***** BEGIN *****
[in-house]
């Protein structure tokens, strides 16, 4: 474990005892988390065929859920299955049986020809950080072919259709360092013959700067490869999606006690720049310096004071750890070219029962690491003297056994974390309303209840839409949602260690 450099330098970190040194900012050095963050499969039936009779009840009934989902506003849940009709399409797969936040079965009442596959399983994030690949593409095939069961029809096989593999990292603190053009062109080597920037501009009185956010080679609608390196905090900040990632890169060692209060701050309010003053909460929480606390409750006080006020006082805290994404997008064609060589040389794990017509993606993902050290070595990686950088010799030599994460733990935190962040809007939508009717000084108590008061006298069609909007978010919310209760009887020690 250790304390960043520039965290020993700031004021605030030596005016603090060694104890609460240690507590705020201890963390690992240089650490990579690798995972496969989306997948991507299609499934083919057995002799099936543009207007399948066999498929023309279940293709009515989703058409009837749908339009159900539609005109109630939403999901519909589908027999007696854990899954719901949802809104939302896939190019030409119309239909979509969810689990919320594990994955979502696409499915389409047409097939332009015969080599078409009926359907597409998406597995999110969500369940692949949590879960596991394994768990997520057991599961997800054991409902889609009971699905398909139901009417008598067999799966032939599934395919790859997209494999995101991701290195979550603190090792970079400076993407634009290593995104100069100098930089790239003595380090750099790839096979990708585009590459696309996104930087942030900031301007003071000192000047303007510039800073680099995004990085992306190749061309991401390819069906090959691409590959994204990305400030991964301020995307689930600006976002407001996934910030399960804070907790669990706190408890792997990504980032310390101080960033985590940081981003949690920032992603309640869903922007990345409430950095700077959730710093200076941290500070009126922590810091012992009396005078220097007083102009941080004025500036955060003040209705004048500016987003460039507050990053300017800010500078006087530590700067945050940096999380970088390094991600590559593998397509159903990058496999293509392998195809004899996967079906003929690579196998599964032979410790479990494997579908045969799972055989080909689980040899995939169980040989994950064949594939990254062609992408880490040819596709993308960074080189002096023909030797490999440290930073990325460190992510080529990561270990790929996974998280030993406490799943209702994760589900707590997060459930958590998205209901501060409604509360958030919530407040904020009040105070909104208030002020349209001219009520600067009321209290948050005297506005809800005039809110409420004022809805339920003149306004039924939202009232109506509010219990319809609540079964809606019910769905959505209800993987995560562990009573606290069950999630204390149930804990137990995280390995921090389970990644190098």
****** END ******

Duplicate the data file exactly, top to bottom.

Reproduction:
[in-house]
């Protein structure tokens, strides 16, 4: 474990005892988390065929859920299955049986020809950080072919259709360092013959700067490869999606006690720049310096004071750890070219029962690491003297056994974390309303209840839409949602260690 450099330098970190040194900012050095963050499969039936009779009840009934989902506003849940009709399409797969936040079965009442596959399983994030690949593409095939069961029809096989593999990292603190053009062109080597920037501009009185956010080679609608390196905090900040990632890169060692209060701050309010003053909460929480606390409750006080006020006082805290994404997008064609060589040389794990017509993606993902050290070595990686950088010799030599994460733990935190962040809007939508009717000084108590008061006298069609909007978010919310209760009887020690 250790304390960043520039965290020993700031004021605030030596005016603090060694104890609460240690507590705020201890963390690992240089650490990579690798995972496969989306997948991507299609499934083919057995002799099936543009207007399948066999498929023309279940293709009515989703058409009837749908339009159900539609005109109630939403999901519909589908027999007696854990899954719901949802809104939302896939190019030409119309239909979509969810689990919320594990994955979502696409499915389409047409097939332009015969080599078409009926359907597409998406597995999110969500369940692949949590879960596991394994768990997520057991599961997800054991409902889609009971699905398909139901009417008598067999799966032939599934395919790859997209494999995101991701290195979550603190090792970079400076993407634009290593995104100069100098930089790239003595380090750099790839096979990708585009590459696309996104930087942030900031301007003071000192000047303007510039800073680099995004990085992306190749061309991401390819069906090959691409590959994204990305400030991964301020995307689930600006976002407001996934910030399960804070907790669990706190408890792997990504980032310390101080960033985590940081981003949690920032992603309640869903922007990345409430950095700077959730710093200076941290500070009126922590810091012992009396005078220097007083102009941080004025500036955060003040209705004048500016987003460039507050990053300017800010500078006087530590700067945050940096999380970088390094991600590559593998397509159903990058496999293509392998195809004899996967079906003929690579196998599964032979410790479990494997579908045969799972055989080909689980040899995939169980040989994950064949594939990254062609992408880490040819596709993308960074080189002096023909030797490999440290930073990325460190992510080529990561270990790929996974998280030993406490799943209702994760589900707590997060459930958590998205209901501060409604509360958030919530407040904020009040105070909104208030002020349209001219009520600067009321209290948050005297506005809800005039809110409420004022809805339920003149306004039924939202009232109506509010219990319809609540079964809606019910769905959505209800993987995560562990009573606290069950999630204390149930804990137990995280390995921090389970990644190098």